I’ve written before about the Toronto Star newspaper’s new-ish eReads program, Star Dispatches. But I’ve never written about it as a subscriber—I signed up two weeks ago, and am pleased to report that, in my mind at least, the service is a big hit!
The program is simple. A dollar a week gets you a new e-book every Friday—you can download it right from the email into the app of your choice (PDF for reading on the computer, or your choice of EPUB or Mobi for iBooks, Kobo or Kindle reading).
As a subscriber, you can also access the library of past installments and download at will among those. There is no DRM or download restrictions thus far, but the welcome email implied that they are keeping an eye on traffic and if it seems there are abuses, they may modify that policy.
The content is drawn from stories that are trending in the Star—last week’s was on the first 100 days in the reign of our new premier, for example. There was another one I downloaded from the past issues archive about a little girl whose family they followed as she battled cancer. I’d gotten a taste of it through the existing coverage in the paper, but the e-book had much more. Each book is designed to be read in about half an hour, so there were journal entries from the reporter, extra photos and other goodies. It was a very well-done story and worth $1 a week.
The subscription price point is low enough that I approve of their decision to flat-fee it and not nickel and dime people for single issues. For $4 a month, I’m OK with the occasional issue that interests me less, and I appreciated having the option to go back and read prior stories they’d put out before I started my subscription.
My one quibble would be that their marketing plan seems to be a little all over the place right now. Sometimes, you can access the e-reads through the Star‘s front page. Other times, you can’t. If you want to access your subscription regularly off the website and not the email links, you’ll have to bookmark their separate homepage. I’m not quite sure why they don’t have a permanent banner on the homepage of their main site.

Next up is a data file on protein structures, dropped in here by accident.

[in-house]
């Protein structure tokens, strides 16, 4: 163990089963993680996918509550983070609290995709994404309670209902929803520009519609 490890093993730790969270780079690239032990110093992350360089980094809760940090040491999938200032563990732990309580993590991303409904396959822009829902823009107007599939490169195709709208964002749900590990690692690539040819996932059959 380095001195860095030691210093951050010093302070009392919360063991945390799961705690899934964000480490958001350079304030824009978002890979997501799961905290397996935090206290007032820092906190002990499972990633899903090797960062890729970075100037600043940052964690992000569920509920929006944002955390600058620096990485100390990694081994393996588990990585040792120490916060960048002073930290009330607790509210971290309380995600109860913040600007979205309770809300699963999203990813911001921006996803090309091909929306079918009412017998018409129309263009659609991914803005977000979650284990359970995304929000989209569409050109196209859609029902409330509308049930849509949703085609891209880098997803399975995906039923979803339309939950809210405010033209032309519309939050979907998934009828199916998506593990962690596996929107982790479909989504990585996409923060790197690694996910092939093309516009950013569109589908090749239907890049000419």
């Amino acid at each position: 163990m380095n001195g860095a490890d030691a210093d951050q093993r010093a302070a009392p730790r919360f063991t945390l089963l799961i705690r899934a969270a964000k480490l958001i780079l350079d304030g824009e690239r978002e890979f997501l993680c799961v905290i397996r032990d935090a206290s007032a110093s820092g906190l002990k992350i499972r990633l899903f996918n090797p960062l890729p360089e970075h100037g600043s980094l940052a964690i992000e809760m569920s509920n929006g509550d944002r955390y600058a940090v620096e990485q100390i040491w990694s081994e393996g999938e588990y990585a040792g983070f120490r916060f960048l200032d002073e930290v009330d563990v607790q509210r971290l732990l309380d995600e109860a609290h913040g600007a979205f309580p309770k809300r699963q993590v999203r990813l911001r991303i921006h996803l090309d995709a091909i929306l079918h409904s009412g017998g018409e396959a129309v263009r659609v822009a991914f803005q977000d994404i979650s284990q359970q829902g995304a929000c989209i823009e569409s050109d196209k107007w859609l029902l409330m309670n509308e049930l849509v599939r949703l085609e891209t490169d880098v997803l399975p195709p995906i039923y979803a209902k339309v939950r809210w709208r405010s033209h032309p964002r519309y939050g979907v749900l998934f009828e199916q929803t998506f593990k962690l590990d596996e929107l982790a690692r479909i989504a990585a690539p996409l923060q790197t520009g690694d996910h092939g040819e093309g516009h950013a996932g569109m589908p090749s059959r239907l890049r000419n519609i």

Additionally, I have a distant relative who writes for the Star. When I reached out to her to get her thoughts on the Dispatches, she was generally positive about the whole thing but seemed to have no plans to write one herself. Why not? If it were me and I were a staff reporter in this economy, I’d be falling all over myself to bond with the new technology. I think this sort of content is what the Star needs to emphasize—to readers, and to staff—if they want to stay relevant.
I have no idea what the Star‘s numbers are for this thing—they seem happy with it, and the vague answers they’ve given when asked have been that it’s good and successful and happy times for everyone. But what I’m really curious about is how many subscribers they have who are like me and don’t actually subscribe to the newspaper itself. I bet those numbers are higher than they might have anticipated.
Overall? Call me a happy customer on this one. The stories are excellent, the depth of coverage just right, the time commitment to read them is manageable, and the fee is painless and reasonable.
This was a good find for me!